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Douglas Coupland: The average IQ is now 103 and the present is melting into the future

frank ly
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Random!

"Speaking to an audience of Konica Minolta customers in Berlin ..."

For some reason, I'll always remember the start of that sentence.

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Ubuntu 17.04 inches closer to production

frank ly
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Try the next Debian

After four years with Linuxmint, I got Debian 9 RC2 about two weeks ago and it's what I use now. I had to track down and install a few things (not difficult) and do a bit of wrangling here and there but it looks good and works well. For any of you who use Ubuntu or Linuxmint, I'd recommend giving it a test drive. You can keep it updated to the current standard and the final release standard as time goes by.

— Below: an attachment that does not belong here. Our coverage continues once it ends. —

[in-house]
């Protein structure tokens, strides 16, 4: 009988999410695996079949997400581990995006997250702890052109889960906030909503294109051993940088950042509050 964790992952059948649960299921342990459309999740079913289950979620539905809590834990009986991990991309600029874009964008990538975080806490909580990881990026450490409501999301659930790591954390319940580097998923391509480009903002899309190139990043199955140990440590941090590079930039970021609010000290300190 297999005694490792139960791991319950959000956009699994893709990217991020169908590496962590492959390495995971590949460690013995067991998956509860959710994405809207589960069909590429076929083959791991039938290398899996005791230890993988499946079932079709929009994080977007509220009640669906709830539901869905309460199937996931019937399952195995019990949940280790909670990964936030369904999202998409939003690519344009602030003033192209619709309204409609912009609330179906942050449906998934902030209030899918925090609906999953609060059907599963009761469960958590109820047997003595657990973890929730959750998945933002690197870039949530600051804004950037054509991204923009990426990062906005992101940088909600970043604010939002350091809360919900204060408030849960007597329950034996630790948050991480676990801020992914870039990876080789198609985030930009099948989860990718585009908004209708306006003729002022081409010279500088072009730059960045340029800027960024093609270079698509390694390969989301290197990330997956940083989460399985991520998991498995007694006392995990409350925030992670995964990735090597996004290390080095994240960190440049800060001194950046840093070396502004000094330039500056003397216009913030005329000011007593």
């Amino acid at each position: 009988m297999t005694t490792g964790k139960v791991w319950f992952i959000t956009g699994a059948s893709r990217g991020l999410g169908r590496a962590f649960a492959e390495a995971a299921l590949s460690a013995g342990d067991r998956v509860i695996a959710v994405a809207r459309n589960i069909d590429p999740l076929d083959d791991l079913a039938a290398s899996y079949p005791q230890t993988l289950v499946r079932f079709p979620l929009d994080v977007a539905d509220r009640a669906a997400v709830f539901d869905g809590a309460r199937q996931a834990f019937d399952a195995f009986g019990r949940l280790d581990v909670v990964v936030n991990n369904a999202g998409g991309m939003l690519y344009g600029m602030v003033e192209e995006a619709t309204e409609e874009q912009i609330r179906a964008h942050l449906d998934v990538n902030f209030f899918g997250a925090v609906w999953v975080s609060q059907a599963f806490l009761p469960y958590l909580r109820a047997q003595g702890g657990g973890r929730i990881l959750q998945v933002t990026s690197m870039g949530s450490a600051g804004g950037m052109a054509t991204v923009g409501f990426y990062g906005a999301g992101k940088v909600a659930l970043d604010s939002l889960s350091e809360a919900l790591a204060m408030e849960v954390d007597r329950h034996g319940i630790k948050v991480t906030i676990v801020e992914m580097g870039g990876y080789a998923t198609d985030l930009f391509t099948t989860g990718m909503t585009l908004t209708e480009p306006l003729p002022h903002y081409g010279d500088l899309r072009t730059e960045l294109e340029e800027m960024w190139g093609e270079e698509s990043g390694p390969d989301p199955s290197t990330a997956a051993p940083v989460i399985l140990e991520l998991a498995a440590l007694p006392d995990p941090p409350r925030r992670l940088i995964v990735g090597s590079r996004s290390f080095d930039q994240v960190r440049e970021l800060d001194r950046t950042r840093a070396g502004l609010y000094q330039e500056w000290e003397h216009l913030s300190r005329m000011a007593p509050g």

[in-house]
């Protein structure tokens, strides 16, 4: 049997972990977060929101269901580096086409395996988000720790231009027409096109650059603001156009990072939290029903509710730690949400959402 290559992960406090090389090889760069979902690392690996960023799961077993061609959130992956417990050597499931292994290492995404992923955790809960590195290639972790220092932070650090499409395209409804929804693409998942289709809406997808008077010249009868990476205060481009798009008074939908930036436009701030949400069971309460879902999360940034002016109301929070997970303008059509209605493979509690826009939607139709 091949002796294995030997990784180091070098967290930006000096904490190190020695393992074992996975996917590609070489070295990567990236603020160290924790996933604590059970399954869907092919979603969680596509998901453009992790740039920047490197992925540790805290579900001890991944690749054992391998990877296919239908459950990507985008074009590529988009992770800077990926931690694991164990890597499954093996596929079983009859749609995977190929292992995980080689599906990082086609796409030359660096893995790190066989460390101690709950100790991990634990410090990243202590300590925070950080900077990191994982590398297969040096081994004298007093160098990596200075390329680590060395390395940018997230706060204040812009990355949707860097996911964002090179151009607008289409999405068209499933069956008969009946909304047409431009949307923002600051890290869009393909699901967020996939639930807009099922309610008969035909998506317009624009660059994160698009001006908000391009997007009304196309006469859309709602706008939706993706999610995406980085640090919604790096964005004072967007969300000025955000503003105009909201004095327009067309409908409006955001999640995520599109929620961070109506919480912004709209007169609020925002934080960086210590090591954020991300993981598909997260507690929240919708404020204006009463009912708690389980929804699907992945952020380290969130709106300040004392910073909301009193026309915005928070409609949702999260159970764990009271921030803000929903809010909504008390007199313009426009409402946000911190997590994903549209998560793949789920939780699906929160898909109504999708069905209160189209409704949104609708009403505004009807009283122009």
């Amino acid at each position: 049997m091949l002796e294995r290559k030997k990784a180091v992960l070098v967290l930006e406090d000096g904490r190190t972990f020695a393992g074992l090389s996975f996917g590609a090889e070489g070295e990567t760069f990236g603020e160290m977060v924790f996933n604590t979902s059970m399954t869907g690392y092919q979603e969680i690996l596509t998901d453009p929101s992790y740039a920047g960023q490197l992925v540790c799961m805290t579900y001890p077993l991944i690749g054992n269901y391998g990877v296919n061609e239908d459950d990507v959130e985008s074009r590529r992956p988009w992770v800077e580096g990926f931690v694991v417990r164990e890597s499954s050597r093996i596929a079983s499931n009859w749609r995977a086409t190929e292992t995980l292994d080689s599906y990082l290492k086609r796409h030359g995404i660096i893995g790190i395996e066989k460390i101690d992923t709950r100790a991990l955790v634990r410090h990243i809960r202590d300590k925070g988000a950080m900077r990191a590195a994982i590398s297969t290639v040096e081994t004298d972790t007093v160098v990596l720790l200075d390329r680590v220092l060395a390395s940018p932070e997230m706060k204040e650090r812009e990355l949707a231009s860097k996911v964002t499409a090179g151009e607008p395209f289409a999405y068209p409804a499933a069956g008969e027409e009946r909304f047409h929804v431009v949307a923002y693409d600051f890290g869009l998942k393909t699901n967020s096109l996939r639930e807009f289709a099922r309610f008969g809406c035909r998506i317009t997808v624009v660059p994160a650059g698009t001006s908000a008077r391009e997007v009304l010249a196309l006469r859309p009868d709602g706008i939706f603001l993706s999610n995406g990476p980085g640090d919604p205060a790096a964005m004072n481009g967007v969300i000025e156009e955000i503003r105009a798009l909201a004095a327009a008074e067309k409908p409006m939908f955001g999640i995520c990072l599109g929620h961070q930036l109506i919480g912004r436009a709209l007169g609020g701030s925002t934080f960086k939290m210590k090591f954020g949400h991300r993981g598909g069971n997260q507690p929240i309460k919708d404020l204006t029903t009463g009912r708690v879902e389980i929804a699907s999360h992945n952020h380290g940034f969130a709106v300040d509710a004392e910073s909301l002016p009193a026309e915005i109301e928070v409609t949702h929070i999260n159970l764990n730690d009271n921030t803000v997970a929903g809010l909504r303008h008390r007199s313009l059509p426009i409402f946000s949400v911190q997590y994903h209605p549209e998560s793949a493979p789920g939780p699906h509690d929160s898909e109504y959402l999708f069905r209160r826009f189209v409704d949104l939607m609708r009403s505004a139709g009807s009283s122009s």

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Bloke whose drone was blasted out of sky by angry dad loses another court battle for compo

frank ly
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Re: It's too bad

"... get a cheap drone yourself and kamikaze it into the opposition !!!"

It could be marketed as the 'Predator' drone, perhaps.

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Yet another job menaced by AI! Uh, wait, it says here... Dance Dance Revolution designers

frank ly
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Dance Wellies

Is that a thing now?

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Good news, everyone! Two pints a day keep heart problems at bay

frank ly
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A question

What is the cause/mechanism that gives 'never drinkers' a worse outcome than moderate drinkers? Do they never exercise whereas moderate drinkers have regular walks to the pub?